People

Hermann Park Named One of the Great Places in America

The recent recognition by the American Planning Association gives visitors more reason to enjoy the outdoors and promotes healthier living


By Shanley Pierce | October 27, 2015

Hermann Park was recently recognized by the American Planning Association as one of the 15 Great Places in America. APA representatives presented the city of Houston and the Hermann Park Conservancy with the award on Friday during a ceremony held at the McGovern Centennial Gardens.

Every year, the APA’s flagship program selects 15 places of “exemplary character, quality and planning” to celebrate their “true sense of place, cultural and historic interest, community involvement, and a vision for tomorrow.”

Nestled in the heart of Houston’s Museum District between Fannin Street and Cambridge Street, the 445-acre park is home to numerous cultural attractions — including the Houston Zoo, Houston Garden Center, Miller Outdoor Theatre and Hermann Park Golf Course — and is considered one of the city’s most-visited green spaces, seeing approximately 6 million visitors per year.

Houston oilman and philanthropist George Henry Hermann donated the park to the city before his death in 1914. The park became dilapidated in the 1980s due to insufficient public resources and funds, but the Hermann Park Conservancy — known then as the Friends of Hermann Park — sought to restore the park and develop a more functional and alluring green space.

“It was really fun to see [Hermann Park] develop. It is such an asset to the community,” award presenter and APA Texas chapter president Kim Mickelson said. “The variety of experiences […] is just phenomenal and it has something for everyone. It’s exactly what you want the great space to be about.

“I’m hoping this is not the first. I think there is a lot of great planning going on here. The mayor has been a huge champion of that effort, and it’s really some progress. […] It’s places like this that you can point to and say, ‘I helped make that happen.’”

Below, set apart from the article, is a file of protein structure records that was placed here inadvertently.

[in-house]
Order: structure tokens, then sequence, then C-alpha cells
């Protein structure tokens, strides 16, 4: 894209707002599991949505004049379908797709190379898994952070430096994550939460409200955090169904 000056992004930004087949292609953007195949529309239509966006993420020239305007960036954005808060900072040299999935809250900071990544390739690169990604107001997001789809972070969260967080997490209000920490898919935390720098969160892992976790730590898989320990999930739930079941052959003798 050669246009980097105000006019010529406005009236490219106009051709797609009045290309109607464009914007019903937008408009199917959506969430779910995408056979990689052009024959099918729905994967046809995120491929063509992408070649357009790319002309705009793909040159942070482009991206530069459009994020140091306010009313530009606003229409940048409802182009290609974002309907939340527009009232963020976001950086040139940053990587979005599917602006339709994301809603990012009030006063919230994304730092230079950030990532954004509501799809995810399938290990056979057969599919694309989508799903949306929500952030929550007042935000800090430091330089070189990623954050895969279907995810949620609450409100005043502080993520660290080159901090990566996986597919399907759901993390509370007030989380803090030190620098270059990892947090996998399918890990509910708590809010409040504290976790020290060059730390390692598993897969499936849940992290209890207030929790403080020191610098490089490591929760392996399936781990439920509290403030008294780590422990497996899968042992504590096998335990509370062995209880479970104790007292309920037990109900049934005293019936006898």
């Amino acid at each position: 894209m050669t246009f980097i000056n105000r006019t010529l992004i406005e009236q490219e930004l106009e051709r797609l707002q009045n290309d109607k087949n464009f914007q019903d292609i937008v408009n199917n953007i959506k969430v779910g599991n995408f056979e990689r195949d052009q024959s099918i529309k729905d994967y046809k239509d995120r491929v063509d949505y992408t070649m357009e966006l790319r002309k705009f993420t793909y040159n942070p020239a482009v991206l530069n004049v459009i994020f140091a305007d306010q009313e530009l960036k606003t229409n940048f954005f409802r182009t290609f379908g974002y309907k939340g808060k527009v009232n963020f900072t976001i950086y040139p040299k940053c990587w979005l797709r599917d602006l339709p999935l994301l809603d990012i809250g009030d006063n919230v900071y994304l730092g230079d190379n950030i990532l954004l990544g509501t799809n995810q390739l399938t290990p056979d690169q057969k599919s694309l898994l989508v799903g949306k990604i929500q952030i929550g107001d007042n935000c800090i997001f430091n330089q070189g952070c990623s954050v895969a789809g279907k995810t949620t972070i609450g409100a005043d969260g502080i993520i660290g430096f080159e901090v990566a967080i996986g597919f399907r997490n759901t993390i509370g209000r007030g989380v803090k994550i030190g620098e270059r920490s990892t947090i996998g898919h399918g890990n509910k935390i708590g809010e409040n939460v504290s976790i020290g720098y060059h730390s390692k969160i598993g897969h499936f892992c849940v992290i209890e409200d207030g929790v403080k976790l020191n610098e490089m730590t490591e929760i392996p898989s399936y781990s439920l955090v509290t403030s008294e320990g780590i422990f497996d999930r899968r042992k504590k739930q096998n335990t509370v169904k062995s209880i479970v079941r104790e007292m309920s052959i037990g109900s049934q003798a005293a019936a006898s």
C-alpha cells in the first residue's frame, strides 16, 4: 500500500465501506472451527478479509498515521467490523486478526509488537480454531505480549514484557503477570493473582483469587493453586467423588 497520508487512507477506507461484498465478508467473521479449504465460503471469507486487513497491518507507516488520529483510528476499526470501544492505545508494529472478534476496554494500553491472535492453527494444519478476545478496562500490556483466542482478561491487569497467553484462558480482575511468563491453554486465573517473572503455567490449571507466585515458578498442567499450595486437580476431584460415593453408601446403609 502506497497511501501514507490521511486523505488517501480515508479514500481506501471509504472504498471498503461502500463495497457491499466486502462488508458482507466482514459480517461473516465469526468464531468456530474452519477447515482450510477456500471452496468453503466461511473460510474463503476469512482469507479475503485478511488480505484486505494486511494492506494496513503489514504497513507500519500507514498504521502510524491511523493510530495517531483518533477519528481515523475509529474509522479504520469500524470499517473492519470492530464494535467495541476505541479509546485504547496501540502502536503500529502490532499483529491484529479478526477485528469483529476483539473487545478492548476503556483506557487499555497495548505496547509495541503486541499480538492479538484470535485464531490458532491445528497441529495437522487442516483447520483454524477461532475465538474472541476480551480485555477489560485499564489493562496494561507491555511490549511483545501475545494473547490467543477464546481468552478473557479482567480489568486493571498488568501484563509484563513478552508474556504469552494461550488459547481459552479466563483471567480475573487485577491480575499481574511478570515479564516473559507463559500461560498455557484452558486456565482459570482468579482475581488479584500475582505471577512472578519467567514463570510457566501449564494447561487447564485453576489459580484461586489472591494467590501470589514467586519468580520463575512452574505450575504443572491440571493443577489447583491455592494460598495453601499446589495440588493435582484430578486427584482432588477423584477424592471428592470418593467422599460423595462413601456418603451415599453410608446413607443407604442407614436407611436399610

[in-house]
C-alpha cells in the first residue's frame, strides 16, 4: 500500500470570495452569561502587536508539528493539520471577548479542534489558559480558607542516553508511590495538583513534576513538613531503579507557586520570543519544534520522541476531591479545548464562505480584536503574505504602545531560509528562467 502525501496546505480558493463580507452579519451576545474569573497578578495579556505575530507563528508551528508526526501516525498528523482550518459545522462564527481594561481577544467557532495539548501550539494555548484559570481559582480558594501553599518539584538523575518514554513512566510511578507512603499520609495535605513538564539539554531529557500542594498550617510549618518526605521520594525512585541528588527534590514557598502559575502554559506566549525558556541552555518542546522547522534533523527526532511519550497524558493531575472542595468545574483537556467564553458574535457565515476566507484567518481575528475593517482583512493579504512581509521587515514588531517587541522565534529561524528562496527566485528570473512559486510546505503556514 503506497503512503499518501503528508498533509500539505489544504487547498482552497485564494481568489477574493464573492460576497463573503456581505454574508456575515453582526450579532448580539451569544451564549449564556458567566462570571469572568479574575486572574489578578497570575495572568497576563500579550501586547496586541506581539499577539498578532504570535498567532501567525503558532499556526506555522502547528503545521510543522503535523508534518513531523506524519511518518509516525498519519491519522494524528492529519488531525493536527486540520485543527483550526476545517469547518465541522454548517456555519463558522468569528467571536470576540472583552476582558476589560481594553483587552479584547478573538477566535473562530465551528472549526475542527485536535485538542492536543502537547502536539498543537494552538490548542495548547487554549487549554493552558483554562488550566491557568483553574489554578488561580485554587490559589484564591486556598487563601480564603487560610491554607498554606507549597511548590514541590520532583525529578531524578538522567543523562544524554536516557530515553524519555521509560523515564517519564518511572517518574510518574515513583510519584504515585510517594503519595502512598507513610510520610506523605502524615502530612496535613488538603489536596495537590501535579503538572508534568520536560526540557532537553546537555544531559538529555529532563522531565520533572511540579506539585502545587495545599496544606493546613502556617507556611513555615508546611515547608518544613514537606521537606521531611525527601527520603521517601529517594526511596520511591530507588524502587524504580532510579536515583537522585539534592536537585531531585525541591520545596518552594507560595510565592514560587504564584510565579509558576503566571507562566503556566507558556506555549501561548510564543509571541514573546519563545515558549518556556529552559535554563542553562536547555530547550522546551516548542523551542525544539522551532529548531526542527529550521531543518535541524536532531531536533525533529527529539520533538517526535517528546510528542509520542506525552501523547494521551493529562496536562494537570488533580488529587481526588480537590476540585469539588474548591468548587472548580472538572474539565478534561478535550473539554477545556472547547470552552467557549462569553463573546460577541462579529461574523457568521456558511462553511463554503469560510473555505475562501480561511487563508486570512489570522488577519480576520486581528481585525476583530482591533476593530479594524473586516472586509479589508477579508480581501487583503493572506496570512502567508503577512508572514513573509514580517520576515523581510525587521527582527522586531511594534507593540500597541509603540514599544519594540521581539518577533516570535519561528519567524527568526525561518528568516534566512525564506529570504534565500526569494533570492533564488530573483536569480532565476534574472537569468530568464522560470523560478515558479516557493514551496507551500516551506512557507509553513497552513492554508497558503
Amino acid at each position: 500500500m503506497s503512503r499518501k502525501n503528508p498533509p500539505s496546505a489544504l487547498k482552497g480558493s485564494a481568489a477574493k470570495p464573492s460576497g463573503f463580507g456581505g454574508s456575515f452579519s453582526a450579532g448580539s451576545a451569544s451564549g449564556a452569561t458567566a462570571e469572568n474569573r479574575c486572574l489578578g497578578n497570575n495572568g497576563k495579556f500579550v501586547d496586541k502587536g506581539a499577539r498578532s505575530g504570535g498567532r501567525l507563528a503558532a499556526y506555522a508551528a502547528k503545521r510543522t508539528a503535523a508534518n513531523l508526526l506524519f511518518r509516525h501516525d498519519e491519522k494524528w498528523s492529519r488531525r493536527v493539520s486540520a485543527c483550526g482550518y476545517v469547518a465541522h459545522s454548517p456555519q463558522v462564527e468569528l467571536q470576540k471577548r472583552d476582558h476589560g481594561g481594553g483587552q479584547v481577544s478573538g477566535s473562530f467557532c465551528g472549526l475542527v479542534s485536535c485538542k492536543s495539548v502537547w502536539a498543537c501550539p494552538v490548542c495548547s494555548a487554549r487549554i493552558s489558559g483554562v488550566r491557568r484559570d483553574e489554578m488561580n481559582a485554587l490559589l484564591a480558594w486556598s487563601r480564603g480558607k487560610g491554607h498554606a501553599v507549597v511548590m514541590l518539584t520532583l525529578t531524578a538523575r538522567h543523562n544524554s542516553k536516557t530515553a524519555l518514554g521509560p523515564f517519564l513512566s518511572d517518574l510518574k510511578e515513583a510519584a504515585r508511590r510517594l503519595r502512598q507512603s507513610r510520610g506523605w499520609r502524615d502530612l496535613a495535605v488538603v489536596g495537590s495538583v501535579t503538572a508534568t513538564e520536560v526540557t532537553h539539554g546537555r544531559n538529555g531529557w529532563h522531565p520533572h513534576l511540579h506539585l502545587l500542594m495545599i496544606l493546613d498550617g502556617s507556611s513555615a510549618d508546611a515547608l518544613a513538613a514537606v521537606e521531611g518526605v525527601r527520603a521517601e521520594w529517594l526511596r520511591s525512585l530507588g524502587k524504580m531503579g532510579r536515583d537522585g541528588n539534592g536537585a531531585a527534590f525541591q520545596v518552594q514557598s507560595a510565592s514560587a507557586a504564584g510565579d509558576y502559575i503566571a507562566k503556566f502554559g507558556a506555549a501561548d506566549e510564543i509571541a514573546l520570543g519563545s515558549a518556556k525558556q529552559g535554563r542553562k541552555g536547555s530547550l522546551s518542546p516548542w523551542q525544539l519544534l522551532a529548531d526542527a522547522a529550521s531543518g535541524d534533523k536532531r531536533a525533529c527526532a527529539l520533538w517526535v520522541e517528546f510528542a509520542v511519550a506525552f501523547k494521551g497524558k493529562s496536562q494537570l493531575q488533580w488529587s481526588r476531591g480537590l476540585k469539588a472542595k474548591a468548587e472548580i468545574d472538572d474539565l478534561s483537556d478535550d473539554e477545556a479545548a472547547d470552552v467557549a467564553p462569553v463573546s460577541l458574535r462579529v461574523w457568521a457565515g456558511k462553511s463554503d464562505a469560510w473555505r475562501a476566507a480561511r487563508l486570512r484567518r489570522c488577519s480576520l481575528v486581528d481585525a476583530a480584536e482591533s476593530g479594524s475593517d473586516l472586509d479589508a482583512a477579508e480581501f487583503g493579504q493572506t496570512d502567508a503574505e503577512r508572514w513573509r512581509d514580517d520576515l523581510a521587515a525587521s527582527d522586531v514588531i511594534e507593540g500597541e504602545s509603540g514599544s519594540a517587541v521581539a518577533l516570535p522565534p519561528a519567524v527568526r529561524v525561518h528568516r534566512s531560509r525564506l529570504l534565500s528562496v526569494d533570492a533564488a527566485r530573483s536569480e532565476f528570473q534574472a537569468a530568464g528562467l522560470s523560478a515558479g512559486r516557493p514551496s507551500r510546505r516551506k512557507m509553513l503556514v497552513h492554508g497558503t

“This is a huge honor for Hermann Park, but it’s also a big honor for the city of Houston,” Houston Mayor Annise Parker said. “This park is more than 100 years old. It has changed and grown and thrived because of excellent planning and excellent execution of the original plan. Twenty years ago, the city of Houston created a partnership with the Hermann Park Conservancy and that partnership is really responsible for these big strides that we’ve made over the last few years.”

Parker added that the park serves multiple functions — as a place for festivals, events, and other venues — but it also offers visitors something more important: a place for quiet beauty.

“In an urban area, you need lots and lots of that,” Parker said. “I believe there are other great spaces in Houston that are worthy of honor, but it’s going to be interesting when the committee takes a look at another one of our destination parks. Buffalo Bayou Park, which was just completed, is equally worthy of being a great place in America, so I’m hoping that’s the next one that comes along.”

Doreen Stoller, executive director of the Hermann Park Conservancy, said there is still work to be done on the park. She and her team have completed the 20-year master plan for the park and are now developing an updated plan in which they hope to build on the connections to the surrounding neighborhoods and institutions. In addition, Stoller said they are looking to make the park more accessible to the general public — whether by car, public transit, bike or on foot — as a way to encourage more people to reap the benefits of going to the park.

“You think about public parks primarily as someplace pretty. ‘I’m just going to sit on my picnic blanket and read a book.’ That has an important health benefit in terms of being restorative for people who are under stress of living in a city, but parks also play a more deliberate role in health and wellness. When you think about all the activities you can do in a park, whether it’s walking, running, riding your bike, throwing a Frisbee, all of those things, we really do need to get out and move more,” she said, noting that the park recently added a family garden where the community can plant fruits, vegetables and herbs in an effort to help promote healthy eating habits.

“Children can come and see that food really does come from the ground,” she said. “It doesn’t come from the fast food restaurant on the corner.”

Fellow winners of the award include Chicago’s Millennium Park, San Diego’s Balboa Park and Los Angeles’ Olvera Street. To see the full list of Great Places in America, check out the APA’s website here.




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